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Permaculture: Farms for the future

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Can she save the farm- without fossil fuels?

Here is a heartwarming story about a woman who grew up on a traditional farm in Devon, England. She is exploring the question of how her family farm can survive in a future without cheap fossil fuels. As she points out, even small organic farms are completely dependent on methods that depend on oil, even if they don't fertilize the crops.

It is an engaging and informative film, worth every minute. My favorite scene is where she takes apart a store bought sandwich and considers exactly how much fossil fuel was required to produce and ship this item to her nearest convenience store.

More than 96 per cent of all the food grown in Britain is reliant on synthetic fertilizer. Without it there would be serious trouble. But without artificial fertilizer there's not enough nutrients for the crops to grow, and without ploughing there is nothing to aerate the soil. So how can to manage without them?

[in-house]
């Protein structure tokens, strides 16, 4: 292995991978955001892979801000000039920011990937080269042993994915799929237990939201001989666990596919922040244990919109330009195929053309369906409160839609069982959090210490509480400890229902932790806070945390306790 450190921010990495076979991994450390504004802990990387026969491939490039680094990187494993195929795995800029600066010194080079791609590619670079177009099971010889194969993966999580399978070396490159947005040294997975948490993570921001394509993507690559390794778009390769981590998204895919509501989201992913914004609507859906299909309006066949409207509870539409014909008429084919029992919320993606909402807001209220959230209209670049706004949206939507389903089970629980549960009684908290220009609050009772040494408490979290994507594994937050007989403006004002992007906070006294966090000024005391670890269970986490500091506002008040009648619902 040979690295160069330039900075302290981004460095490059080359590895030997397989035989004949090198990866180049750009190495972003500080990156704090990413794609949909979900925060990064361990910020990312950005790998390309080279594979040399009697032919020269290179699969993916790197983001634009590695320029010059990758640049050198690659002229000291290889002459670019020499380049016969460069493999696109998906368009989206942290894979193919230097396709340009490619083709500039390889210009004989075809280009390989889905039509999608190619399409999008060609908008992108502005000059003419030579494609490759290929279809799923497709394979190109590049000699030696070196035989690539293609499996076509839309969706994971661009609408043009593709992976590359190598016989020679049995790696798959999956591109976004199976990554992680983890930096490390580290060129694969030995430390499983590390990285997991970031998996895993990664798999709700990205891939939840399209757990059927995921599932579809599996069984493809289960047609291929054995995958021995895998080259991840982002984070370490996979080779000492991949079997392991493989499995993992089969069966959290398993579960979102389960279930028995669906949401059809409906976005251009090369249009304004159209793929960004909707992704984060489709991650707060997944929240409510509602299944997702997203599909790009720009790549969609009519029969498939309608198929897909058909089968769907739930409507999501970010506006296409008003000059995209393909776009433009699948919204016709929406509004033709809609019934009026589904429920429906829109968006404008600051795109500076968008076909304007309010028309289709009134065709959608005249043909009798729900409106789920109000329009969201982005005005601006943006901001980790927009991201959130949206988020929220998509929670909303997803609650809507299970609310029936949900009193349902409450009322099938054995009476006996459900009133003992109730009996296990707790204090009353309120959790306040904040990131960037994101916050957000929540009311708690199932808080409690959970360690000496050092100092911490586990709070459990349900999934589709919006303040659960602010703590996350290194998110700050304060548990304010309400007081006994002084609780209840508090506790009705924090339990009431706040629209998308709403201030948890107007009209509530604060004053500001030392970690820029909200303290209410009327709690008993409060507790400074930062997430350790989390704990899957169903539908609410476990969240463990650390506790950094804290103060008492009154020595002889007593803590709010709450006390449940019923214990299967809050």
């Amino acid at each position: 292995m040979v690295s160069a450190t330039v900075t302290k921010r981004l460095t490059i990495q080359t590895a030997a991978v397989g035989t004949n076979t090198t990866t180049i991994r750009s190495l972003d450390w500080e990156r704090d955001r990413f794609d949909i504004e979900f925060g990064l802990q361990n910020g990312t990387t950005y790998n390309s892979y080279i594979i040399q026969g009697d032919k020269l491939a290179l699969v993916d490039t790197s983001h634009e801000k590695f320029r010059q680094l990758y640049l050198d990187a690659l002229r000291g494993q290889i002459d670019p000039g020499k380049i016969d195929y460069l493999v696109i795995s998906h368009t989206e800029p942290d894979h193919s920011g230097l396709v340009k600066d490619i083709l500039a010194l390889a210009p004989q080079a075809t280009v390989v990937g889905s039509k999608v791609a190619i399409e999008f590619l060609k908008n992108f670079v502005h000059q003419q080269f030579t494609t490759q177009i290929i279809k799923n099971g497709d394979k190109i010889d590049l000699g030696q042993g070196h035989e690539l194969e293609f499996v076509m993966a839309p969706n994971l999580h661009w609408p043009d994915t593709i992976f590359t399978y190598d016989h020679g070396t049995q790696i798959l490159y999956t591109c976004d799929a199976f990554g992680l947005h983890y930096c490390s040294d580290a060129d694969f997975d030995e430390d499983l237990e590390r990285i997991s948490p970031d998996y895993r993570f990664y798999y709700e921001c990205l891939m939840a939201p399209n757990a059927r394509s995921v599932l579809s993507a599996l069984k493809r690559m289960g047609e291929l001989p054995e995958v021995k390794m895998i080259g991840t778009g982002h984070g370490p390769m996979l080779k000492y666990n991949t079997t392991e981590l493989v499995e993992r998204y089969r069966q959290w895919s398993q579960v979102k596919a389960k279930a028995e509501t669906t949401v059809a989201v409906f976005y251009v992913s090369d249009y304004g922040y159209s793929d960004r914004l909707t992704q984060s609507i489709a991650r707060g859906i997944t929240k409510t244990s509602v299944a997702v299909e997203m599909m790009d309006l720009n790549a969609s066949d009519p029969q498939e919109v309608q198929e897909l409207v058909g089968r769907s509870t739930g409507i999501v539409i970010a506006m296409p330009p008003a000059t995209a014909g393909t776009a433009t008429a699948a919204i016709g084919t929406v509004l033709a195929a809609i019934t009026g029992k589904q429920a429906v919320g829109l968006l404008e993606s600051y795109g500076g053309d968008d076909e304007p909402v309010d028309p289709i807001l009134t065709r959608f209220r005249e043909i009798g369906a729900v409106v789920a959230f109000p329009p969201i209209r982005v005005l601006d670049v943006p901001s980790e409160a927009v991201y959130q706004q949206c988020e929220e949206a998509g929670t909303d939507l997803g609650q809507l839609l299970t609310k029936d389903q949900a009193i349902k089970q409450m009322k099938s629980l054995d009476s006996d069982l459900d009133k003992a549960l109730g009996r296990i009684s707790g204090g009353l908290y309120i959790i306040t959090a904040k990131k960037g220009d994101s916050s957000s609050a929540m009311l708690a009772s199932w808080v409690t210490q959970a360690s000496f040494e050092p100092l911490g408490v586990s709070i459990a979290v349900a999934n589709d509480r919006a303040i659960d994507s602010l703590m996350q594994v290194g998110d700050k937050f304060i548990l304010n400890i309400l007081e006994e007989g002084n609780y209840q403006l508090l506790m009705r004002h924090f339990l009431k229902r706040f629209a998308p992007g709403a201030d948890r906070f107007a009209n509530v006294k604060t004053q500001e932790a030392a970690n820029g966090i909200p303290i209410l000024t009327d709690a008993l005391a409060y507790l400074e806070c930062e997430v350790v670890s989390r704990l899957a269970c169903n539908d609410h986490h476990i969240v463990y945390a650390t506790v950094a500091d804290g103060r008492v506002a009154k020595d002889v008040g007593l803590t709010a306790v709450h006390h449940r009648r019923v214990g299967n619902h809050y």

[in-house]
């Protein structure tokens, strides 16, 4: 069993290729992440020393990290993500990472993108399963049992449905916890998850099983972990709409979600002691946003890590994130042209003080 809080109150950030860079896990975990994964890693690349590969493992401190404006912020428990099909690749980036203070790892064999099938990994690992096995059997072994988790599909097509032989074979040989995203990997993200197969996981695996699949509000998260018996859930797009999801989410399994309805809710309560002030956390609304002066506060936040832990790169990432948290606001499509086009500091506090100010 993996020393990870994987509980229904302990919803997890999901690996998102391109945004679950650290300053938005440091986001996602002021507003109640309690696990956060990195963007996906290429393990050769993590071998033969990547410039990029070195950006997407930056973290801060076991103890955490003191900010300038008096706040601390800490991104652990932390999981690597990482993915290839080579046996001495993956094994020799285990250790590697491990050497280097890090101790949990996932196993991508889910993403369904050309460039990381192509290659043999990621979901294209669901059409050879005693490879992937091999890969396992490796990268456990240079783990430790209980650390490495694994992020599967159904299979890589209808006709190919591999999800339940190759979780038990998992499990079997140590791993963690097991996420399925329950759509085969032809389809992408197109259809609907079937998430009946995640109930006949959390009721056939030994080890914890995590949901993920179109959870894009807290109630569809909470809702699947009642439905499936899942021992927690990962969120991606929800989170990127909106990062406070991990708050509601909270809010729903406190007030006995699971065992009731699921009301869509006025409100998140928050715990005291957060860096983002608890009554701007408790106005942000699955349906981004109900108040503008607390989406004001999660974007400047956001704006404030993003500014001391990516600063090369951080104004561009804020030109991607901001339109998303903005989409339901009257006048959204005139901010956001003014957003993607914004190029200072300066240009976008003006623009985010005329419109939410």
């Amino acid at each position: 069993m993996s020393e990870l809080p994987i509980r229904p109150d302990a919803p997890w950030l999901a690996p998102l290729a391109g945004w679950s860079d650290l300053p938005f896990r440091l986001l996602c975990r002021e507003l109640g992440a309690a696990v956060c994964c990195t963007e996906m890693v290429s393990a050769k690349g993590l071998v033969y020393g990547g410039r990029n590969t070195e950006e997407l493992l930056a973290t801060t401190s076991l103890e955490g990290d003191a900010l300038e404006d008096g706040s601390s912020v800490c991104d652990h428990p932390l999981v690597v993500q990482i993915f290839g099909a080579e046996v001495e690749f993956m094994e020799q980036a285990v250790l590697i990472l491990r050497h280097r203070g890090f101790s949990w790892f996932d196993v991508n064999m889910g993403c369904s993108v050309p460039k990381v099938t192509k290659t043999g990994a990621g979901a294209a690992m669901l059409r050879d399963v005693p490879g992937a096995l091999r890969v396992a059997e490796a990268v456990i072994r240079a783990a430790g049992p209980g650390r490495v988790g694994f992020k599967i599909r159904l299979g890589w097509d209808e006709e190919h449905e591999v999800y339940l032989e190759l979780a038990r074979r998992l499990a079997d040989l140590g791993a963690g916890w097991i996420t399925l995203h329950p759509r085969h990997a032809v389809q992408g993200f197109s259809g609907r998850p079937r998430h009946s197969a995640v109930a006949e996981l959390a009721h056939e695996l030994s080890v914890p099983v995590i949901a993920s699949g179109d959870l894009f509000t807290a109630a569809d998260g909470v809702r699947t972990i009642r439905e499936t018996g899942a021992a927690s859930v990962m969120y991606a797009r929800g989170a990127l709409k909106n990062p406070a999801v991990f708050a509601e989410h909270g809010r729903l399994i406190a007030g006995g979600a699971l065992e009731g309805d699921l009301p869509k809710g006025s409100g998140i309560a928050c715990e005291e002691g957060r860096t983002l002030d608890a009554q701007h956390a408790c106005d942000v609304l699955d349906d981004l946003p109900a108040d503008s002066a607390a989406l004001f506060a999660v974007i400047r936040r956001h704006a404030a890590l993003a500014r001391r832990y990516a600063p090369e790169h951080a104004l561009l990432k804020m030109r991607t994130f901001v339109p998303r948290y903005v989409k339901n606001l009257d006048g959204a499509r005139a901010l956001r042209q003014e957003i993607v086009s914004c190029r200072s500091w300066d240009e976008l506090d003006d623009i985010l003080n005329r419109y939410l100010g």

The answers are in nature. As Charles Darwin pointed out, earthworms have been ploughing and aerating the soil for millions of years. And as for fertilizers, just look at how a forest flourishes: by using the natural fertility created by billions of living microbes, fungi, plants and animals.

The non-destructive, low-energy methods are elements of a wider system known as Permaculture, which challenges all the normal approaches to farming. One of its central principles is that you work with the land, rather than against it.

Can she save the farm or not? Have a look!

--Bibi Farber

This video was produced by the BBC